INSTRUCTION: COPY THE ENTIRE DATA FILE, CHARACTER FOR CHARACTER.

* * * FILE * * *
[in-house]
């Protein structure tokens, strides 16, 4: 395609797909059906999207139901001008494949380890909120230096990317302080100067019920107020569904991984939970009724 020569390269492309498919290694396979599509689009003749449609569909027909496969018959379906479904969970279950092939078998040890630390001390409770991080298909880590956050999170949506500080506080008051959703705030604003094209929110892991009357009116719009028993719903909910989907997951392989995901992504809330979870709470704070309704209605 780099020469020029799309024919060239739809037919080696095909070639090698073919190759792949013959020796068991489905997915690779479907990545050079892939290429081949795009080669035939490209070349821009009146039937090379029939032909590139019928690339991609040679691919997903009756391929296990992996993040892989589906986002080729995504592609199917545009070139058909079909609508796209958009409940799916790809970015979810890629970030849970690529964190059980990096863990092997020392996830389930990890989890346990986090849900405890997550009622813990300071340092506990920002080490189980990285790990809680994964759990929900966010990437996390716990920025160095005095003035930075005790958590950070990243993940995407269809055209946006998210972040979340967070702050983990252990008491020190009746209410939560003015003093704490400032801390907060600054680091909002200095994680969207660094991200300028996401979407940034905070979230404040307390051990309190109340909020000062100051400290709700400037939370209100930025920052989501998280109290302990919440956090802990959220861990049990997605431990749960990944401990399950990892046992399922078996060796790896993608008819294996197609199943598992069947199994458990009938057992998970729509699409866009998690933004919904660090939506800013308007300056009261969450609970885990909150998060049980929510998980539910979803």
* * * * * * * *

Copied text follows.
[in-house]
């Protein structure tokens, strides 16, 4: 395609797909059906999207139901001008494949380890909120230096990317302080100067019920107020569904991984939970009724 020569390269492309498919290694396979599509689009003749449609569909027909496969018959379906479904969970279950092939078998040890630390001390409770991080298909880590956050999170949506500080506080008051959703705030604003094209929110892991009357009116719009028993719903909910989907997951392989995901992504809330979870709470704070309704209605 780099020469020029799309024919060239739809037919080696095909070639090698073919190759792949013959020796068991489905997915690779479907990545050079892939290429081949795009080669035939490209070349821009009146039937090379029939032909590139019928690339991609040679691919997903009756391929296990992996993040892989589906986002080729995504592609199917545009070139058909079909609508796209958009409940799916790809970015979810890629970030849970690529964190059980990096863990092997020392996830389930990890989890346990986090849900405890997550009622813990300071340092506990920002080490189980990285790990809680994964759990929900966010990437996390716990920025160095005095003035930075005790958590950070990243993940995407269809055209946006998210972040979340967070702050983990252990008491020190009746209410939560003015003093704490400032801390907060600054680091909002200095994680969207660094991200300028996401979407940034905070979230404040307390051990309190109340909020000062100051400290709700400037939370209100930025920052989501998280109290302990919440956090802990959220861990049990997605431990749960990944401990399950990892046992399922078996060796790896993608008819294996197609199943598992069947199994458990009938057992998970729509699409866009998690933004919904660090939506800013308007300056009261969450609970885990909150998060049980929510998980539910979803």